Aspiring Capgemini workers fight for more pay
HMRC profits not trickling down
Unionised IT workers on HM Revenue & Customs £8bn Aspire contract have voted to take industrial action in protest at a below-inflation pay offer from their employer, Capgemini.
The House of Commons Public Accounts Committee heard in December how Capgemini's expected profits on Aspire had doubled to £1.1bn, in line with rising costs. The Committee told the supplier it had been given an "early Christmas present."
Chris Morrison, chair of the PCS Capgemini national shop steward committee, said: "The company are making huge profits out of Aspire. They made a pay offer of 2.35 per cent. Our members voted to reject that overwhelmingly."
He said Capgemini cancelled meetings with the unionised staff in January and have effectively ignored their rejection of the below-inflation pay offer. The 350 staff who took their union membership with them when they were transferred from HMRC to Capgemini voted this week to take industrial action for a 5 per cent pay claim. They decide today what form that action will take.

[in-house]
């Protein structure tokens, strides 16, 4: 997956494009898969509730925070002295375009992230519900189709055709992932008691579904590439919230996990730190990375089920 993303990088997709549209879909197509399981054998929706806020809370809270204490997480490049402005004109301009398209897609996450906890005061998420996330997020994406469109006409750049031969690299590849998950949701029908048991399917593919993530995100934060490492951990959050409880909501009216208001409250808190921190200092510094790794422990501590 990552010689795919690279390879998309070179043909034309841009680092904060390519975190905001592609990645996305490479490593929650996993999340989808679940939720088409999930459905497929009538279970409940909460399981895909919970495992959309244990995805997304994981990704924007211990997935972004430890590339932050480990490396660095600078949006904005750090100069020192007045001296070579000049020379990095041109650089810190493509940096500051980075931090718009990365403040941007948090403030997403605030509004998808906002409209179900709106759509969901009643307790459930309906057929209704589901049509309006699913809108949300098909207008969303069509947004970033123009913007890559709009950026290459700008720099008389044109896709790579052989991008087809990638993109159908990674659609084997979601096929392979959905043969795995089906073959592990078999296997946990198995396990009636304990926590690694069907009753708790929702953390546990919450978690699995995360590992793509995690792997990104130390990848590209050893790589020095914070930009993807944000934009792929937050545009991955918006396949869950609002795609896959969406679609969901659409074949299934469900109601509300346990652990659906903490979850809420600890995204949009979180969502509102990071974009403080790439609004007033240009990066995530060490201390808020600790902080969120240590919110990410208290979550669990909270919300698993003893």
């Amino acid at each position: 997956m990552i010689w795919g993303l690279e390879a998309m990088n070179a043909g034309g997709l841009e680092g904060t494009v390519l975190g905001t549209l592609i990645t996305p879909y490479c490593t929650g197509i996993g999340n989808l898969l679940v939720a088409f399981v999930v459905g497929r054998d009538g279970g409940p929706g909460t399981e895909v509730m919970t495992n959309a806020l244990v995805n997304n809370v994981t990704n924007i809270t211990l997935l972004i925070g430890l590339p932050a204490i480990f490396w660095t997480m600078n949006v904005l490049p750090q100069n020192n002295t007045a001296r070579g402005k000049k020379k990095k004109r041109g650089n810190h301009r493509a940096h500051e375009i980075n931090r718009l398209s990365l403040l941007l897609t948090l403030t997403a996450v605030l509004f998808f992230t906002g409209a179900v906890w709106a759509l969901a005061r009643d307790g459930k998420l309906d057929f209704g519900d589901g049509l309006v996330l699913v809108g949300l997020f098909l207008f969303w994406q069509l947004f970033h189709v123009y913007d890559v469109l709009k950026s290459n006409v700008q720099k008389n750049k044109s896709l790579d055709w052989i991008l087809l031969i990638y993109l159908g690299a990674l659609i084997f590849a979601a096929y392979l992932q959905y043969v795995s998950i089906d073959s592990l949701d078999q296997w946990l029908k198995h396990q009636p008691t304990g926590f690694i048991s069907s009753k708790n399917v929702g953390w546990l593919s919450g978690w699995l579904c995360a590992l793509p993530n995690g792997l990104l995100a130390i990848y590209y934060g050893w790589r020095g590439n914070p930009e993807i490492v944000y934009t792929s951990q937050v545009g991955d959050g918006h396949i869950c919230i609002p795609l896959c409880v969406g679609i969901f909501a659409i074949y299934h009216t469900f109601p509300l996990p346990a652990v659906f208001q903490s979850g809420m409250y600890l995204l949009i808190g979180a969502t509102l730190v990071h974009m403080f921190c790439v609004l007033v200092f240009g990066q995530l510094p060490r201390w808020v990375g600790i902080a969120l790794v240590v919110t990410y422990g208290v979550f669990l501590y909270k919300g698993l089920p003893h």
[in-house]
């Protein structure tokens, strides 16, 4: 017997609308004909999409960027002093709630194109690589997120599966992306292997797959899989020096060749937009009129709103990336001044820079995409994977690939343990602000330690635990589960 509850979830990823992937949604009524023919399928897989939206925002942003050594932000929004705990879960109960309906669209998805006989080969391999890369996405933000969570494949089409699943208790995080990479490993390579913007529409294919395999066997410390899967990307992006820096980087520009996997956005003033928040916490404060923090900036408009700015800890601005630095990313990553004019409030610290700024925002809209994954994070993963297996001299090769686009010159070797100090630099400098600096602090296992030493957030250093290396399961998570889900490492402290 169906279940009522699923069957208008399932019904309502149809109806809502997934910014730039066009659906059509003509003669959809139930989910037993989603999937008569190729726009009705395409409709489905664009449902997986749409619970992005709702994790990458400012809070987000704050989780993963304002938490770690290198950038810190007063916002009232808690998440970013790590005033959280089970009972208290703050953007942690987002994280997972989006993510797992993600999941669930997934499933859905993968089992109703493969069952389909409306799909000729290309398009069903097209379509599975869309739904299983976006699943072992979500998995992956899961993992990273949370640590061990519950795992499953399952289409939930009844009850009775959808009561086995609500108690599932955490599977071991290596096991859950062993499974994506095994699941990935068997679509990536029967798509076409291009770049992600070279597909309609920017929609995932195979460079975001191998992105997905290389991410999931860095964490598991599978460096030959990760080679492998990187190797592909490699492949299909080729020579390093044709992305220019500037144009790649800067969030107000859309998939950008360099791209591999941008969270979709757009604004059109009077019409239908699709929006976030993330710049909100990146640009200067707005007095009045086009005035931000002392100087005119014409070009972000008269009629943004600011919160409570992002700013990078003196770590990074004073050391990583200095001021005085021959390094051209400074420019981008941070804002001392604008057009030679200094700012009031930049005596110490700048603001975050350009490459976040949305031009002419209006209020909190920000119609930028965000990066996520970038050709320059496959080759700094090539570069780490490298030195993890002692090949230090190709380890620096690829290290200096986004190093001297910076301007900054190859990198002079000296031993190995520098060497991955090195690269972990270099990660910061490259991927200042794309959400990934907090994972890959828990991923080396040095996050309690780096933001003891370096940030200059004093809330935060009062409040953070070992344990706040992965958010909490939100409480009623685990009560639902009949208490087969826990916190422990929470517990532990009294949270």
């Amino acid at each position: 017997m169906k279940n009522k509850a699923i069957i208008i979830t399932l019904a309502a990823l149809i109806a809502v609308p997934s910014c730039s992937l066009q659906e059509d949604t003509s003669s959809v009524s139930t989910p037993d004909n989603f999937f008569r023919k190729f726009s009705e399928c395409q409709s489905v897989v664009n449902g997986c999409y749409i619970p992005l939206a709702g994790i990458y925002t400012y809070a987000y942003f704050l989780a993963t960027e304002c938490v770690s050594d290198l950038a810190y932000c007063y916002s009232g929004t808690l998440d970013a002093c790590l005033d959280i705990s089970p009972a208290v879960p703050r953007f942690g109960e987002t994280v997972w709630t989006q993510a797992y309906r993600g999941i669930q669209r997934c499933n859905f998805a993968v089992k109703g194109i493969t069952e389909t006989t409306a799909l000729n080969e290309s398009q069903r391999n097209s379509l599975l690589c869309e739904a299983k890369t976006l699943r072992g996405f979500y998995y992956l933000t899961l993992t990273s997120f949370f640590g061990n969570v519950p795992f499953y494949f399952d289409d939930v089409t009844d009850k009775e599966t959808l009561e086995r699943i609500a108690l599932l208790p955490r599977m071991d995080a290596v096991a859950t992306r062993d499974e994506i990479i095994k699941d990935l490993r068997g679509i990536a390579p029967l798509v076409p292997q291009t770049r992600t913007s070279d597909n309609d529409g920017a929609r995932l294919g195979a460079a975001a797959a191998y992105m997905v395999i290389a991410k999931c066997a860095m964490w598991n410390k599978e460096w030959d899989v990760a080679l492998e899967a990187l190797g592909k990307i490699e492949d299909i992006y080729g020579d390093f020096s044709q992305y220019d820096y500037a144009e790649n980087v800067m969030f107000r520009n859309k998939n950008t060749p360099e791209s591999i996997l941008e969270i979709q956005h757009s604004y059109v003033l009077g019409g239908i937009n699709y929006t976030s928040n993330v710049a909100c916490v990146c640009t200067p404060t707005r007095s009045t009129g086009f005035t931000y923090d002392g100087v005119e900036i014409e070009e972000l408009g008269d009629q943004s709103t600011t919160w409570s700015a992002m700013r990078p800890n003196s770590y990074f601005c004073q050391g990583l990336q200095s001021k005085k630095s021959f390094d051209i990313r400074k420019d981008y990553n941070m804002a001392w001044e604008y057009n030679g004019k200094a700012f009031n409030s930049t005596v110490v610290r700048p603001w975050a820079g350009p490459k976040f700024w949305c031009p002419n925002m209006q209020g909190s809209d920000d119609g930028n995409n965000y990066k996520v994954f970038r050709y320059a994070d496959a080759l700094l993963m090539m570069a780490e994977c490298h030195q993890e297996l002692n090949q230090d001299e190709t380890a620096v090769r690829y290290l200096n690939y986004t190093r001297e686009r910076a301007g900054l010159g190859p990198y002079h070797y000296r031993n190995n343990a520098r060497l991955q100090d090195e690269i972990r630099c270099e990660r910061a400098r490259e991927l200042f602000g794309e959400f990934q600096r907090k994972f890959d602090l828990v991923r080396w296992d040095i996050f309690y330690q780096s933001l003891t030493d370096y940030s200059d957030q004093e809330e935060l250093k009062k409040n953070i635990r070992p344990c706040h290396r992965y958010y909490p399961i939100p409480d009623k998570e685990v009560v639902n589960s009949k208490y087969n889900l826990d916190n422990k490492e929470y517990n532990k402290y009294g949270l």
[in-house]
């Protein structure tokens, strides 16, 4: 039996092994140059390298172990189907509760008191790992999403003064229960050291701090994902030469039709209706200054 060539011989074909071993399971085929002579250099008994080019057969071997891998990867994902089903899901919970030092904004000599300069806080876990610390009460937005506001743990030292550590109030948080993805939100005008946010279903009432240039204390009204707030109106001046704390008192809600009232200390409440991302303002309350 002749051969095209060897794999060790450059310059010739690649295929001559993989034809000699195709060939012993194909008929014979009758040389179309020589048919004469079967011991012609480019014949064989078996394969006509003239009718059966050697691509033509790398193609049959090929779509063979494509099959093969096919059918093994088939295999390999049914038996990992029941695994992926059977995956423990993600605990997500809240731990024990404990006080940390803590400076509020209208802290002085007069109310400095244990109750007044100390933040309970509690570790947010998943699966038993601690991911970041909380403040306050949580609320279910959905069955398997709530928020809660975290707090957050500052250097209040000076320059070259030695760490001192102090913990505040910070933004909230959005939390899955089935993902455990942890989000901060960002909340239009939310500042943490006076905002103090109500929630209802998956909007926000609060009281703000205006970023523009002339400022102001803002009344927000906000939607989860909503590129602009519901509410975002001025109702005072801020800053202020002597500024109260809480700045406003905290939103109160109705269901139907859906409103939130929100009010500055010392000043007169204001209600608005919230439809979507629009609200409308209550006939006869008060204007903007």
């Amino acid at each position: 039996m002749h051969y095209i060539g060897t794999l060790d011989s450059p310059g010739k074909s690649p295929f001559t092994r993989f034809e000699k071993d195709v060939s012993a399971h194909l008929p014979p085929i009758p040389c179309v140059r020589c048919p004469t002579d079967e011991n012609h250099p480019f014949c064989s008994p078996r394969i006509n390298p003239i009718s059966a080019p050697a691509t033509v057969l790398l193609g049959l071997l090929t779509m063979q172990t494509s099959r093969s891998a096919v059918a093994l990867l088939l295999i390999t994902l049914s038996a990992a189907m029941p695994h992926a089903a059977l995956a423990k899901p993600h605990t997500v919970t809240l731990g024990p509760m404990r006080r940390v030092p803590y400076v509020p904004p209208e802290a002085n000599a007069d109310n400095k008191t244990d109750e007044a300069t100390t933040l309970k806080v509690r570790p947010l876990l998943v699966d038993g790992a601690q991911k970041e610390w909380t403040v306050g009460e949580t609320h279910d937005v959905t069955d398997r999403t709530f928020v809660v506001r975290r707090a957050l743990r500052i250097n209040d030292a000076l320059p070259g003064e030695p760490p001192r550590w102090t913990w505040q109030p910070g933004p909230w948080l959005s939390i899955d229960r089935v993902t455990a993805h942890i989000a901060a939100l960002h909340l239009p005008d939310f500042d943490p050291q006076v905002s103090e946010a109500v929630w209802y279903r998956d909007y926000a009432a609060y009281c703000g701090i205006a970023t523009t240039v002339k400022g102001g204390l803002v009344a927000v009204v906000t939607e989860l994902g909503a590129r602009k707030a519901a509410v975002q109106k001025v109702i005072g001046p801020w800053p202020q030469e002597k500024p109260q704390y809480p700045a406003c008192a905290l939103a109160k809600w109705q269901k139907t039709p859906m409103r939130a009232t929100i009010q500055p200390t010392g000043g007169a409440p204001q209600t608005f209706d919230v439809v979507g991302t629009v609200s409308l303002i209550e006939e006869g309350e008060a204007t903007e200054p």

The cost of the Aspire contract has ballooned from £3.5bn to £8.5bn since it was first awarded to EDS, Capgemini's predecessor in 2003, the Public Accounts Committee heard in December. Changing customer requirements were blamed for the additional costs. HMRC told the committee that it was happy with the profit Capgemini was making on the project and defended a £37.5m payment it made to help Capgemini take over the contract from EDS.
Despite all this, Morrison said the government's Gershon efficiency drive was forcing Capgemini to cut costs. A cost-cutting target of 15 per cent was being passed onto suppliers, he said, and the suppliers were passing it onto their staff.
The dissatisfied Aspire staff do software support, development and testing for HMRC on a typical salary of about £30,000. The Public and Commercial Services Union (PCS) said yesterday that the IT firm had made £50m profits in the year after the contract was signed in 2004. The below-inflation pay offer had been a "slap in the face", it said.
A Capgemini spokeswoman said it was negotiating with the union, but refused to comment further.®